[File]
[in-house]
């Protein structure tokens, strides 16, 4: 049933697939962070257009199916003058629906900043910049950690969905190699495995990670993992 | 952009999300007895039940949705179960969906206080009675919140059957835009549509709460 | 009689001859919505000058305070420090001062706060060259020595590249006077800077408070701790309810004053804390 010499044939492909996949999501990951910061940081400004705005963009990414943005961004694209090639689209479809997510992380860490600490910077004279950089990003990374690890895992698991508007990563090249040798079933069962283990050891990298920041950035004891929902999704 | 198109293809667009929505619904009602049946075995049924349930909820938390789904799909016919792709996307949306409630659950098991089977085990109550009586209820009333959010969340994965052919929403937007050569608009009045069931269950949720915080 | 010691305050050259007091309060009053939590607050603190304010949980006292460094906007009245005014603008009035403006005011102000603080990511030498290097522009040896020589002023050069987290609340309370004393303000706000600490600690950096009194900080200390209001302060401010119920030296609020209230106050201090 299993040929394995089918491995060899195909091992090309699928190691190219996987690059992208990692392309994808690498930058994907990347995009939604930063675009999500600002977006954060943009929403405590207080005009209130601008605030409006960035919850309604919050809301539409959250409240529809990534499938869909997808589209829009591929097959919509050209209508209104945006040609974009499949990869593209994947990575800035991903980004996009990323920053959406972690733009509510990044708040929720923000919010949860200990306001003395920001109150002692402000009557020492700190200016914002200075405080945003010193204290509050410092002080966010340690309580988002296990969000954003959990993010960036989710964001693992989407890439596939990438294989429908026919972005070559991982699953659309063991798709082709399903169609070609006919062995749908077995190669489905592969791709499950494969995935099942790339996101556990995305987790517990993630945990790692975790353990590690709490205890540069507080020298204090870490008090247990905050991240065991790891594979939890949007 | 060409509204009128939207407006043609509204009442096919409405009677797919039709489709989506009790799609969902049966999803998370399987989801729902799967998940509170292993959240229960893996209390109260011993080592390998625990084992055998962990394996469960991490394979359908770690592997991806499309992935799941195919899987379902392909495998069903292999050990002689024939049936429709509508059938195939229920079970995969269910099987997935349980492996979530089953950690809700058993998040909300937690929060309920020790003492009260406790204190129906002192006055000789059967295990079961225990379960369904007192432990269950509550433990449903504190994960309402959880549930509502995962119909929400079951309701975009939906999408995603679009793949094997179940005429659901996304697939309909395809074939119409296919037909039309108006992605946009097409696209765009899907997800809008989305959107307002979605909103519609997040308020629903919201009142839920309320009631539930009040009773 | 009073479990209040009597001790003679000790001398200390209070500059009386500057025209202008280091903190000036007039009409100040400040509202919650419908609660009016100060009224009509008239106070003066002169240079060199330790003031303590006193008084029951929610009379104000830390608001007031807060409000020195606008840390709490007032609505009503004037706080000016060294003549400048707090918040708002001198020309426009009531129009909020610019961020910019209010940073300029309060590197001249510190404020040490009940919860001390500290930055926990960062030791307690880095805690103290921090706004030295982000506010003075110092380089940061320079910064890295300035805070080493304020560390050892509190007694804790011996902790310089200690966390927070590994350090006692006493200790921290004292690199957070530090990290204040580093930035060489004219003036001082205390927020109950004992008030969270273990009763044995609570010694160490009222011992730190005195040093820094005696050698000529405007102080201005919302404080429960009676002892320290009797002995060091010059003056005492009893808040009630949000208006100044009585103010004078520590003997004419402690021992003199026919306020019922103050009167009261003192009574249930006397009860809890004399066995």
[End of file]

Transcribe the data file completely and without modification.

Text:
[in-house]
């Protein structure tokens, strides 16, 4: 049933697939962070257009199916003058629906900043910049950690969905190699495995990670993992 | 952009999300007895039940949705179960969906206080009675919140059957835009549509709460 | 009689001859919505000058305070420090001062706060060259020595590249006077800077408070701790309810004053804390 010499044939492909996949999501990951910061940081400004705005963009990414943005961004694209090639689209479809997510992380860490600490910077004279950089990003990374690890895992698991508007990563090249040798079933069962283990050891990298920041950035004891929902999704 | 198109293809667009929505619904009602049946075995049924349930909820938390789904799909016919792709996307949306409630659950098991089977085990109550009586209820009333959010969340994965052919929403937007050569608009009045069931269950949720915080 | 010691305050050259007091309060009053939590607050603190304010949980006292460094906007009245005014603008009035403006005011102000603080990511030498290097522009040896020589002023050069987290609340309370004393303000706000600490600690950096009194900080200390209001302060401010119920030296609020209230106050201090 299993040929394995089918491995060899195909091992090309699928190691190219996987690059992208990692392309994808690498930058994907990347995009939604930063675009999500600002977006954060943009929403405590207080005009209130601008605030409006960035919850309604919050809301539409959250409240529809990534499938869909997808589209829009591929097959919509050209209508209104945006040609974009499949990869593209994947990575800035991903980004996009990323920053959406972690733009509510990044708040929720923000919010949860200990306001003395920001109150002692402000009557020492700190200016914002200075405080945003010193204290509050410092002080966010340690309580988002296990969000954003959990993010960036989710964001693992989407890439596939990438294989429908026919972005070559991982699953659309063991798709082709399903169609070609006919062995749908077995190669489905592969791709499950494969995935099942790339996101556990995305987790517990993630945990790692975790353990590690709490205890540069507080020298204090870490008090247990905050991240065991790891594979939890949007 | 060409509204009128939207407006043609509204009442096919409405009677797919039709489709989506009790799609969902049966999803998370399987989801729902799967998940509170292993959240229960893996209390109260011993080592390998625990084992055998962990394996469960991490394979359908770690592997991806499309992935799941195919899987379902392909495998069903292999050990002689024939049936429709509508059938195939229920079970995969269910099987997935349980492996979530089953950690809700058993998040909300937690929060309920020790003492009260406790204190129906002192006055000789059967295990079961225990379960369904007192432990269950509550433990449903504190994960309402959880549930509502995962119909929400079951309701975009939906999408995603679009793949094997179940005429659901996304697939309909395809074939119409296919037909039309108006992605946009097409696209765009899907997800809008989305959107307002979605909103519609997040308020629903919201009142839920309320009631539930009040009773 | 009073479990209040009597001790003679000790001398200390209070500059009386500057025209202008280091903190000036007039009409100040400040509202919650419908609660009016100060009224009509008239106070003066002169240079060199330790003031303590006193008084029951929610009379104000830390608001007031807060409000020195606008840390709490007032609505009503004037706080000016060294003549400048707090918040708002001198020309426009009531129009909020610019961020910019209010940073300029309060590197001249510190404020040490009940919860001390500290930055926990960062030791307690880095805690103290921090706004030295982000506010003075110092380089940061320079910064890295300035805070080493304020560390050892509190007694804790011996902790310089200690966390927070590994350090006692006493200790921290004292690199957070530090990290204040580093930035060489004219003036001082205390927020109950004992008030969270273990009763044995609570010694160490009222011992730190005195040093820094005696050698000529405007102080201005919302404080429960009676002892320290009797002995060091010059003056005492009893808040009630949000208006100044009585103010004078520590003997004419402690021992003199026919306020019922103050009167009261003192009574249930006397009860809890004399066995």